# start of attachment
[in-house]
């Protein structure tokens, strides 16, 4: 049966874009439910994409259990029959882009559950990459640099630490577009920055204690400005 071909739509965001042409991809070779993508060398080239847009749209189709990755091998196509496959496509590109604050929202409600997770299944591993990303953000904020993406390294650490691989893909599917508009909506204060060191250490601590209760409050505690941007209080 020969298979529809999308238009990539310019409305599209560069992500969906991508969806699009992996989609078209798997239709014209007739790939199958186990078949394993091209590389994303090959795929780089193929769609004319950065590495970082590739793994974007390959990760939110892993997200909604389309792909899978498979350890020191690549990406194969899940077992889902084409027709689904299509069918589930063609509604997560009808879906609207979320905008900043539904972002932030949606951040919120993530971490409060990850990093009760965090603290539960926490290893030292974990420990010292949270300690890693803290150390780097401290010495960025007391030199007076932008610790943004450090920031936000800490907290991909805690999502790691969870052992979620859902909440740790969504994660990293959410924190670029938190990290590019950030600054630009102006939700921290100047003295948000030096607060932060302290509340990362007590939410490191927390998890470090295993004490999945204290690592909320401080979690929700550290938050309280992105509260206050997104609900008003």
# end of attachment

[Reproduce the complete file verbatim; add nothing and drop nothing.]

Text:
[in-house]
């Protein structure tokens, strides 16, 4: 049966874009439910994409259990029959882009559950990459640099630490577009920055204690400005 071909739509965001042409991809070779993508060398080239847009749209189709990755091998196509496959496509590109604050929202409600997770299944591993990303953000904020993406390294650490691989893909599917508009909506204060060191250490601590209760409050505690941007209080 020969298979529809999308238009990539310019409305599209560069992500969906991508969806699009992996989609078209798997239709014209007739790939199958186990078949394993091209590389994303090959795929780089193929769609004319950065590495970082590739793994974007390959990760939110892993997200909604389309792909899978498979350890020191690549990406194969899940077992889902084409027709689904299509069918589930063609509604997560009808879906609207979320905008900043539904972002932030949606951040919120993530971490409060990850990093009760965090603290539960926490290893030292974990420990010292949270300690890693803290150390780097401290010495960025007391030199007076932008610790943004450090920031936000800490907290991909805690999502790691969870052992979620859902909440740790969504994660990293959410924190670029938190990290590019950030600054630009102006939700921290100047003295948000030096607060932060302290509340990362007590939410490191927390998890470090295993004490999945204290690592909320401080979690929700550290938050309280992105509260206050997104609900008003």